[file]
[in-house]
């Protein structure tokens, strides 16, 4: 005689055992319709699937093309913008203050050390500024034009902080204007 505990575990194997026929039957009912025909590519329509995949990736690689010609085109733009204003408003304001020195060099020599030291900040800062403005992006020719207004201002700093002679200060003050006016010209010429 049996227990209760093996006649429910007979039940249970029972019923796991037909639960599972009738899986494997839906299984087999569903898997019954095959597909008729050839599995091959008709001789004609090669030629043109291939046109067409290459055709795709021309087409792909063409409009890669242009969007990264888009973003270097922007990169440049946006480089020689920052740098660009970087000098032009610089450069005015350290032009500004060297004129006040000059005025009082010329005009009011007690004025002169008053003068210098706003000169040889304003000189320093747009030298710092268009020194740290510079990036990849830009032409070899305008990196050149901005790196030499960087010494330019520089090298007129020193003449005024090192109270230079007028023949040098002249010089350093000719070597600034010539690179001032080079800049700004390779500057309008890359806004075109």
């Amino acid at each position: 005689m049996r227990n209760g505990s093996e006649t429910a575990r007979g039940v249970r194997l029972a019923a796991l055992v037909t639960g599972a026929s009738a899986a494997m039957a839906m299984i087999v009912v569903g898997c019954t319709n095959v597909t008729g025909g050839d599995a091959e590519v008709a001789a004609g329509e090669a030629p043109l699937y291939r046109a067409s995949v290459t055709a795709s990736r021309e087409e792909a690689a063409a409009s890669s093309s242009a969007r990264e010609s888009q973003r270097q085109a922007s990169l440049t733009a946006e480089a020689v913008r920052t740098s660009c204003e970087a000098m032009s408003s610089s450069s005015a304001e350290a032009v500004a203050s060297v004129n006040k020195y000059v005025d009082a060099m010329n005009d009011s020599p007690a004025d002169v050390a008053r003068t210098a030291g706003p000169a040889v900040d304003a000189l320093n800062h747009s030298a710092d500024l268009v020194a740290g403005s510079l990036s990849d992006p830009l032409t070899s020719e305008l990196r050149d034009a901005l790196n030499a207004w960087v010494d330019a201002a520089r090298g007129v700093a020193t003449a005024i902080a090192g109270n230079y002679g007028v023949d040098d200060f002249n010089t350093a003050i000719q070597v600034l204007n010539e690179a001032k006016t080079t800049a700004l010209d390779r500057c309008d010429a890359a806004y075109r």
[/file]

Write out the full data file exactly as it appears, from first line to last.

[in-house]
């Protein structure tokens, strides 16, 4: 005689055992319709699937093309913008203050050390500024034009902080204007 505990575990194997026929039957009912025909590519329509995949990736690689010609085109733009204003408003304001020195060099020599030291900040800062403005992006020719207004201002700093002679200060003050006016010209010429 049996227990209760093996006649429910007979039940249970029972019923796991037909639960599972009738899986494997839906299984087999569903898997019954095959597909008729050839599995091959008709001789004609090669030629043109291939046109067409290459055709795709021309087409792909063409409009890669242009969007990264888009973003270097922007990169440049946006480089020689920052740098660009970087000098032009610089450069005015350290032009500004060297004129006040000059005025009082010329005009009011007690004025002169008053003068210098706003000169040889304003000189320093747009030298710092268009020194740290510079990036990849830009032409070899305008990196050149901005790196030499960087010494330019520089090298007129020193003449005024090192109270230079007028023949040098002249010089350093000719070597600034010539690179001032080079800049700004390779500057309008890359806004075109």
């Amino acid at each position: 005689m049996r227990n209760g505990s093996e006649t429910a575990r007979g039940v249970r194997l029972a019923a796991l055992v037909t639960g599972a026929s009738a899986a494997m039957a839906m299984i087999v009912v569903g898997c019954t319709n095959v597909t008729g025909g050839d599995a091959e590519v008709a001789a004609g329509e090669a030629p043109l699937y291939r046109a067409s995949v290459t055709a795709s990736r021309e087409e792909a690689a063409a409009s890669s093309s242009a969007r990264e010609s888009q973003r270097q085109a922007s990169l440049t733009a946006e480089a020689v913008r920052t740098s660009c204003e970087a000098m032009s408003s610089s450069s005015a304001e350290a032009v500004a203050s060297v004129n006040k020195y000059v005025d009082a060099m010329n005009d009011s020599p007690a004025d002169v050390a008053r003068t210098a030291g706003p000169a040889v900040d304003a000189l320093n800062h747009s030298a710092d500024l268009v020194a740290g403005s510079l990036s990849d992006p830009l032409t070899s020719e305008l990196r050149d034009a901005l790196n030499a207004w960087v010494d330019a201002a520089r090298g007129v700093a020193t003449a005024i902080a090192g109270n230079y002679g007028v023949d040098d200060f002249n010089t350093a003050i000719q070597v600034l204007n010539e690179a001032k006016t080079t800049a700004l010209d390779r500057c309008d010429a890359a806004y075109r």